Supreme Court Of The United States
“Congress has never passed legislation with the specific purpose of reducing Americans’ religious freedom. It should not consider doing so now.”
How does the First Amendment get caught up in a controversial death penalty case in which the means of execution — not the conviction — was the final issue?
The Love v. Pence lawsuit filed last week in federal court in New Albany asks the federal judge to overturn Indiana's Defense of Marriage Act, which defines marriage as between a male and a female.
GARY | The nation's highest court has ruled Northwest Indiana steelworkers should not get back pay for the time they spent putting on hard hats and other protective gear before clocking in, or taking it off at the end of the shift.
Can the IRS require Indiana’s state government to pay a tax penalty just like any other employer? The answer will set a precedent that goes to the fundamental relationship between states and the federal government.
The recent Times editorial “Government meetings aren’t prayer meetings” provides a welcome opportunity to explain why the office of the attorney general files friend-of-the-court briefs on cases before the U.S. Supreme Court.
Scientists are developing bio-engineered organs, water was discovered on Mars, and a man jumped from 24 miles in the stratosphere back to Earth. Science and discovery are peaking; science and discovery are, put simply, American.
INDIANAPOLIS | It is widely believed that the U.S. Senate is a broken institution, trapped by its own rules into requiring 60 out of 100 votes to take any action.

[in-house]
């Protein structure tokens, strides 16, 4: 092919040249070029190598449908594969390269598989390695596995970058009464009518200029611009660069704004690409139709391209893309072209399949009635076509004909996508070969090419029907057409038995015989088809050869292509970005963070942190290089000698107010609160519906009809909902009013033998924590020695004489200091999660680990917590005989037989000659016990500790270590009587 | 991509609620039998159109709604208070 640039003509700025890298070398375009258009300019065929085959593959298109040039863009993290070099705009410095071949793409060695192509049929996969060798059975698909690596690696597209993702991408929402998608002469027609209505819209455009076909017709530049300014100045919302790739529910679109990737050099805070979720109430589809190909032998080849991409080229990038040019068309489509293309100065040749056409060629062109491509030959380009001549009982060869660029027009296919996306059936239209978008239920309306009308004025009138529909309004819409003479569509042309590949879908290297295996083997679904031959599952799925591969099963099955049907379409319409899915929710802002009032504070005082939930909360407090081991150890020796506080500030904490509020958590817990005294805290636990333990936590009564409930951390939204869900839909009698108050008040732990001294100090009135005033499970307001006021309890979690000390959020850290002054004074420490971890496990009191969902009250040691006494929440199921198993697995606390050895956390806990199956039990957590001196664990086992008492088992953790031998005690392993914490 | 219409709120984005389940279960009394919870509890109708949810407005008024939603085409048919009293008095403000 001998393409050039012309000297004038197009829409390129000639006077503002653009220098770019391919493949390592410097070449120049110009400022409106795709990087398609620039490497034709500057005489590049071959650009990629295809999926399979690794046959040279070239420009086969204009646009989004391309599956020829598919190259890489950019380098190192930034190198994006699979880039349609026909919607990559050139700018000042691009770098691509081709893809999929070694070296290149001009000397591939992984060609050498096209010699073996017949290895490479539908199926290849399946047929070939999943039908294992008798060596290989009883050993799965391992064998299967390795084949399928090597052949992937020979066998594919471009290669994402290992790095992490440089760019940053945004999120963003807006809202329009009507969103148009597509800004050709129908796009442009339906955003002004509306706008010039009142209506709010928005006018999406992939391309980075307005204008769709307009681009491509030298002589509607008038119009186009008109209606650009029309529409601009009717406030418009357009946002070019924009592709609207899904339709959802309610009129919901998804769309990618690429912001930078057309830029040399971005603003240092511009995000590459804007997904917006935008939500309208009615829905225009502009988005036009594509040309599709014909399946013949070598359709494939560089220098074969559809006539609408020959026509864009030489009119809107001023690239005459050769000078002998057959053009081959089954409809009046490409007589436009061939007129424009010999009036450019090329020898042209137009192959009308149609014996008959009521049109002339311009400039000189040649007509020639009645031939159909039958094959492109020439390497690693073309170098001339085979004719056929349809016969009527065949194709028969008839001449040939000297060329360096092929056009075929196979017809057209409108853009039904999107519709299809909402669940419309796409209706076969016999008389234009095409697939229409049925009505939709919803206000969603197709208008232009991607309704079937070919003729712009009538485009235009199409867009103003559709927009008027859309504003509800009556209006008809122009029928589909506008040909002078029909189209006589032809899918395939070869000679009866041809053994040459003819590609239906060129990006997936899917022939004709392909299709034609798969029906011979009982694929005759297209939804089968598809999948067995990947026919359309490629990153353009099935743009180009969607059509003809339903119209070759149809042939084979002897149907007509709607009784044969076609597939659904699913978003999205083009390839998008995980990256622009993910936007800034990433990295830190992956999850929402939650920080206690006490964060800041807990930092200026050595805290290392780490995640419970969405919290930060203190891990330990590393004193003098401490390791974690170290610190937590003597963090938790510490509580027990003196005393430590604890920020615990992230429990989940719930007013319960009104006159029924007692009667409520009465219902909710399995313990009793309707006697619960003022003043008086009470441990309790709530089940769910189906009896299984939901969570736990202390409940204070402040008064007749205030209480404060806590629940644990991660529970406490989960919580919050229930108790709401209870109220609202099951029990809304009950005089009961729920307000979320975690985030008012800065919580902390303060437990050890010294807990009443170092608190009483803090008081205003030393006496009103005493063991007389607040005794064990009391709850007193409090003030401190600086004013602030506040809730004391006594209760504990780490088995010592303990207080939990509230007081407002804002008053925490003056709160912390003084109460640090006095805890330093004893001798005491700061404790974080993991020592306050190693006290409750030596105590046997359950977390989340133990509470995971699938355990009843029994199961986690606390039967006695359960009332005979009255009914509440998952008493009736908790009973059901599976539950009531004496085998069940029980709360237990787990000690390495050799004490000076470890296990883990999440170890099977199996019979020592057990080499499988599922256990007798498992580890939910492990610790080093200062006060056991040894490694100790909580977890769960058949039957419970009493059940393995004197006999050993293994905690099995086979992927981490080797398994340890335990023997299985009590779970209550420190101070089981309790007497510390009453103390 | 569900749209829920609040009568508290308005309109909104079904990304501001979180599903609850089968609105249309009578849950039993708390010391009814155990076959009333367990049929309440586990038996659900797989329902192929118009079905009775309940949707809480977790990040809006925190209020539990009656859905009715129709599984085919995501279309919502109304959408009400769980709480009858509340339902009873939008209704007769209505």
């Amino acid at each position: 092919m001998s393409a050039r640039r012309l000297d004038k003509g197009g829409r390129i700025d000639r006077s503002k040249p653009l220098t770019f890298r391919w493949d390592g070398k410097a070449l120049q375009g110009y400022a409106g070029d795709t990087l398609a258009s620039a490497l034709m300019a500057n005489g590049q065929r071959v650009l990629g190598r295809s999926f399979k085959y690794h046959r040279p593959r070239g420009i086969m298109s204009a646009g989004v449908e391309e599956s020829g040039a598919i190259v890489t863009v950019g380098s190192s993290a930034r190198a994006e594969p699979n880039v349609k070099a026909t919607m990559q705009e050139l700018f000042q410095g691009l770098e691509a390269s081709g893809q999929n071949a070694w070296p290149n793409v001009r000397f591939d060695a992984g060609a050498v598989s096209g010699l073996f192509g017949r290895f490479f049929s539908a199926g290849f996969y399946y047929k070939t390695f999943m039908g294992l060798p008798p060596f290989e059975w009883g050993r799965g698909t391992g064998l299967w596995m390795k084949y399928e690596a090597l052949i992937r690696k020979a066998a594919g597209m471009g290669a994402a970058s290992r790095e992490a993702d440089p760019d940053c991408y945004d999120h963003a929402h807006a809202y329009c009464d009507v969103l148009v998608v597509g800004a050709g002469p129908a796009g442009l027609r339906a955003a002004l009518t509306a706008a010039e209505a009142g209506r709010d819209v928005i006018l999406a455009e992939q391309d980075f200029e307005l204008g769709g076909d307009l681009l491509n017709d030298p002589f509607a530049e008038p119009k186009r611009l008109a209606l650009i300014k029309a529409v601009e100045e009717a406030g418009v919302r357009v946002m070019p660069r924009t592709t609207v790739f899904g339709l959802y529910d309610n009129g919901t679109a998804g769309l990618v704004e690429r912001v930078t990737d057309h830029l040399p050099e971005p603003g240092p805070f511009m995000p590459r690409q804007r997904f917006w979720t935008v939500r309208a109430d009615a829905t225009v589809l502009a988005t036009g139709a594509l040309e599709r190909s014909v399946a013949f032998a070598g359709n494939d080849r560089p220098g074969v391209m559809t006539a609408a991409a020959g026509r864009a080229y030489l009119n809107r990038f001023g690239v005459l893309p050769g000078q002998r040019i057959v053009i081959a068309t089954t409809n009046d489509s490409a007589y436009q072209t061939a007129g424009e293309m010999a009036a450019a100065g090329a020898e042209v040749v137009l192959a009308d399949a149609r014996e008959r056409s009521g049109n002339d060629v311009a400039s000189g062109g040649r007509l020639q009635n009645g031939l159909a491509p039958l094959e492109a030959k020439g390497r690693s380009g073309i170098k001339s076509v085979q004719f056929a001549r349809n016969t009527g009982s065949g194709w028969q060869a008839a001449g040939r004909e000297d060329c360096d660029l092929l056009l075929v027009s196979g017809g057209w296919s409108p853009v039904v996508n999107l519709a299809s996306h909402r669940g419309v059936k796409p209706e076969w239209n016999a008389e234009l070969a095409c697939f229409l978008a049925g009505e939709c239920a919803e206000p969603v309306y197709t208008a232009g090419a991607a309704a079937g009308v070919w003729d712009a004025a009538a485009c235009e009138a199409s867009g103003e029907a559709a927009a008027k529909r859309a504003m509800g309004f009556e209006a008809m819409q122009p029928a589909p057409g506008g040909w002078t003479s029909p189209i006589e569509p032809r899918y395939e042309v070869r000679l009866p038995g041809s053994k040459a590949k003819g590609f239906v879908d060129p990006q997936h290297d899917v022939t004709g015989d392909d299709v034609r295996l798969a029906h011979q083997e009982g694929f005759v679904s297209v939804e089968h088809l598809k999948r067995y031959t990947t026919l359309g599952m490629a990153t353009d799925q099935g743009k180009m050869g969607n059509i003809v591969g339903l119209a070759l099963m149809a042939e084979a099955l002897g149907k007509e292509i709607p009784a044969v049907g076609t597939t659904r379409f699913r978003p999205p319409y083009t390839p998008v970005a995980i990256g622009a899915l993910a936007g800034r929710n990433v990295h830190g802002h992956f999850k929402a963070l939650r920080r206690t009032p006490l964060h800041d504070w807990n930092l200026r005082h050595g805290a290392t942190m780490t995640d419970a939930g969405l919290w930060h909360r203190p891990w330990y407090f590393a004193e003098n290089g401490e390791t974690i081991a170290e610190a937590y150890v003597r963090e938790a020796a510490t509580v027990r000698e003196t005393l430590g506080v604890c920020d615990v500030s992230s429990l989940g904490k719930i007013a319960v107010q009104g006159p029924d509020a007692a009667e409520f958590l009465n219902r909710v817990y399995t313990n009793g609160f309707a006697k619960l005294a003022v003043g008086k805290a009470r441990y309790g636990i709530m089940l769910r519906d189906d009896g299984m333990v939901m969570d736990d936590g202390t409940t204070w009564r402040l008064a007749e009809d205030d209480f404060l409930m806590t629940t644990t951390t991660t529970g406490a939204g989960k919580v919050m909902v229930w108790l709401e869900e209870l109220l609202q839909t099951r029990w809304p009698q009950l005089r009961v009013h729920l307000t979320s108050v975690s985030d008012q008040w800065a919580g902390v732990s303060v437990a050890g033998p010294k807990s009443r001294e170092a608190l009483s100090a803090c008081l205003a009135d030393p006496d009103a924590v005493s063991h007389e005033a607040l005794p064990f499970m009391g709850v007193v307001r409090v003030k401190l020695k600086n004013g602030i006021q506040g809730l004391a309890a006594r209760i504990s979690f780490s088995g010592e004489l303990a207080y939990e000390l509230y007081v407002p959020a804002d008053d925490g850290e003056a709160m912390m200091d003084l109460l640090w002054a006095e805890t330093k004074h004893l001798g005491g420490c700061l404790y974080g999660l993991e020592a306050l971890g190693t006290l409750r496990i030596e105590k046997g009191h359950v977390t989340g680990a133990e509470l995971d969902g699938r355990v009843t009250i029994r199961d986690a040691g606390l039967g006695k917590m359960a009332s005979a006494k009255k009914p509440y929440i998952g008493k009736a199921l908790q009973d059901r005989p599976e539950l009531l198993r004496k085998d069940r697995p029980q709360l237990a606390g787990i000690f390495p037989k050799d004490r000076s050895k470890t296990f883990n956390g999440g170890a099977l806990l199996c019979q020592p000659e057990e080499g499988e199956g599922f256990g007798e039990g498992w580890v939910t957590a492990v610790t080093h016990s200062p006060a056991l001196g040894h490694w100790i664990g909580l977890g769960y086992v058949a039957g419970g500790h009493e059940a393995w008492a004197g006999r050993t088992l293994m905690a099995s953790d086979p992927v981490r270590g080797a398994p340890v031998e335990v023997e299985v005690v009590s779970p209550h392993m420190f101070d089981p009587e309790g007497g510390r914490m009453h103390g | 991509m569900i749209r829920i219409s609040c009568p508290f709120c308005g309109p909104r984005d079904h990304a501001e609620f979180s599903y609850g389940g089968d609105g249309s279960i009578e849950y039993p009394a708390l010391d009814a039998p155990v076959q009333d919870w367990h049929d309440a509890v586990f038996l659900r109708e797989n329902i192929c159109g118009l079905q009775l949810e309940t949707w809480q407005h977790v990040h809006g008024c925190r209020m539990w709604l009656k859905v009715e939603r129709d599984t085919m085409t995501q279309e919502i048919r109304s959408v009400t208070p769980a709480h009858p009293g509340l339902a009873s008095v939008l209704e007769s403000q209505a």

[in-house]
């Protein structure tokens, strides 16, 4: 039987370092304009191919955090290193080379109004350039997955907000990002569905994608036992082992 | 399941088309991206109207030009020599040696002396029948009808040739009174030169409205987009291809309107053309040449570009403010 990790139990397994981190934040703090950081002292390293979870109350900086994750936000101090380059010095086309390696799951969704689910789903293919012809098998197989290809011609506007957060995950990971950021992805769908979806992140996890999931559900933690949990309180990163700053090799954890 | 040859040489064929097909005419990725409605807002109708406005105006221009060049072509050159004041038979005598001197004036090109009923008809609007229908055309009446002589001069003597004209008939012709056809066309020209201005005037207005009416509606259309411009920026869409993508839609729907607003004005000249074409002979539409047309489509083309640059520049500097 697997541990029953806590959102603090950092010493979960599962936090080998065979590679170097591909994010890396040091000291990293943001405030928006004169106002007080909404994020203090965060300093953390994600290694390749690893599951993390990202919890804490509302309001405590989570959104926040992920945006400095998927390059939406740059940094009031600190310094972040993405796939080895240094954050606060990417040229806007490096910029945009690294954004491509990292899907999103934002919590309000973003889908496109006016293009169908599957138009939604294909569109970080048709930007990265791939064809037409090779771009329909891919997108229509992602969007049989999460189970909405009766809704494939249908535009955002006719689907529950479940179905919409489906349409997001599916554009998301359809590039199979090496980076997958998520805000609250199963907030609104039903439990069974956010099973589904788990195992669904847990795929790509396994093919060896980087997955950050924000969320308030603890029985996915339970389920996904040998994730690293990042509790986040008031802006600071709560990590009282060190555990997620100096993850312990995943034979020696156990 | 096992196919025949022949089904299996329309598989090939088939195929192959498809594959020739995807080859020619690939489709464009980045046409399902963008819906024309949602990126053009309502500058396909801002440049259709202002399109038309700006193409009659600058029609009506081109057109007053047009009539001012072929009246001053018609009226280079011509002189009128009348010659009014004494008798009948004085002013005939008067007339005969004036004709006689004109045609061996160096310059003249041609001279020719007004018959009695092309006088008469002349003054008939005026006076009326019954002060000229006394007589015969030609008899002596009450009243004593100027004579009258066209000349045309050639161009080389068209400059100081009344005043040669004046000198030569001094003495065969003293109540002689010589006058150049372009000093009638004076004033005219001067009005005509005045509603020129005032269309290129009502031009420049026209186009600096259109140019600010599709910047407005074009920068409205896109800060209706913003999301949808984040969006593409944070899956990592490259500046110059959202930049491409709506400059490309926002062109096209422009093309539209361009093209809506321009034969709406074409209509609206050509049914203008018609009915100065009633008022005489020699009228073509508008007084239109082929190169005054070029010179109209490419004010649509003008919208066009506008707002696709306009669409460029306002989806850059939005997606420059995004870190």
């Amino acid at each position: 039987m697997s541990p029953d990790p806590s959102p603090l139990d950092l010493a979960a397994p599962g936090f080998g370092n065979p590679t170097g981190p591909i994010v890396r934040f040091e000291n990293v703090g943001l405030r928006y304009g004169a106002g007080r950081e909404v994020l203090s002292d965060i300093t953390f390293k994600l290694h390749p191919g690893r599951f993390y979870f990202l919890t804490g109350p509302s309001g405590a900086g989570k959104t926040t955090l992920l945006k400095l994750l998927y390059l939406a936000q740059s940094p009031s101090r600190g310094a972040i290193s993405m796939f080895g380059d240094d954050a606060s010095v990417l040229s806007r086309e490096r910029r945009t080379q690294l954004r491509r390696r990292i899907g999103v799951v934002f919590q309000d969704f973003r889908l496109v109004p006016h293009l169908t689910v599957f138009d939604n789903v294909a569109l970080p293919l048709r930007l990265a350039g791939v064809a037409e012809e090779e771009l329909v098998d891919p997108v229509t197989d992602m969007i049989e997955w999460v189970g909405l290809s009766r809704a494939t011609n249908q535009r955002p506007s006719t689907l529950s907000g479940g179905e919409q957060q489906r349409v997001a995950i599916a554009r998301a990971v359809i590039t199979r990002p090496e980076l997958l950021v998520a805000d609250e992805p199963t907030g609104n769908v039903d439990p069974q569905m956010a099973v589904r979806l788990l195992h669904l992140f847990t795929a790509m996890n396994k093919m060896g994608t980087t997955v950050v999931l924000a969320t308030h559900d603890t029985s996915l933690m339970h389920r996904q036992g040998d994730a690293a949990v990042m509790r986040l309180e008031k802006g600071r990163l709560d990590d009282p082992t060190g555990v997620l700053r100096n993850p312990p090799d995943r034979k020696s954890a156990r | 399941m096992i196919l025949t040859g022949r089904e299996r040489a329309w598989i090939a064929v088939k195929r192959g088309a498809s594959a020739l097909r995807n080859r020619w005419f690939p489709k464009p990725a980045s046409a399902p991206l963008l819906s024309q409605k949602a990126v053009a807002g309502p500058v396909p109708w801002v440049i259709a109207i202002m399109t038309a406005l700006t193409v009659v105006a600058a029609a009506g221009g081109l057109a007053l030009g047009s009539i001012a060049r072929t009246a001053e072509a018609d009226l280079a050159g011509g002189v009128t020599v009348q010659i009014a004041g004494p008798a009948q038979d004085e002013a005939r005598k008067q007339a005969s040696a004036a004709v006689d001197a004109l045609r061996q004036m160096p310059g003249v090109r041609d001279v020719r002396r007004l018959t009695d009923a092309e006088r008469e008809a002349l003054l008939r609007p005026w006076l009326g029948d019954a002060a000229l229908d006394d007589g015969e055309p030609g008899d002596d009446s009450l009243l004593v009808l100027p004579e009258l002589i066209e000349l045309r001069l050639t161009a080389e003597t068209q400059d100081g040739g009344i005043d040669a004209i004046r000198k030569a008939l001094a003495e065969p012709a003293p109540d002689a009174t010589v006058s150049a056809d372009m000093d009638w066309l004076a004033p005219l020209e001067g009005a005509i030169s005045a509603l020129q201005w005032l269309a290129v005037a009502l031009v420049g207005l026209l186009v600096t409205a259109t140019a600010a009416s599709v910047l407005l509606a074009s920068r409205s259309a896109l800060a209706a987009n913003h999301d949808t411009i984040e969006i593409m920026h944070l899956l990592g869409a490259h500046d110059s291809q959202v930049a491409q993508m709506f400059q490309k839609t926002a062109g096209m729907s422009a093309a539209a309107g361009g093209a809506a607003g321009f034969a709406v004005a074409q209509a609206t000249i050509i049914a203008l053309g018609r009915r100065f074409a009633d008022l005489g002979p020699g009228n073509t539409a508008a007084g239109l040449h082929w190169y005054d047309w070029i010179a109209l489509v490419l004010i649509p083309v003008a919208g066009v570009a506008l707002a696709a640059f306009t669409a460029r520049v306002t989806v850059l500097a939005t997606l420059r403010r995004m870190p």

April is a month that sees a flurry of activity at the U.S. Supreme Court as the justices race to hear cases before the term's end in June. This year is no exception, with oral arguments last week in the Affordable Care Act case.
INDIANAPOLIS | The shared experiences of living, working and vacationing in and around Northwest Indiana were the connection that led to friendship and collegiality between two U.S. Supreme Court justices, according to a new book.
As a child of the 1970s, it's somewhat heartening to me to see Hoosiers gather to protest the pending police state imposed by the Indiana Supreme Court.
As Indiana continues its downward spiral into the legal laughingstock of the nation, you can't help but wonder what the fallout is going to be.
HAMMOND | David C. Jensen, managing partner of Eichhorn & Eichhorn LLP, recently received the Defense Trial Counsel of Indiana's Diplomat Award.
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Do you think the Lake County Solid Waste Management District should pay its new director less than its former director?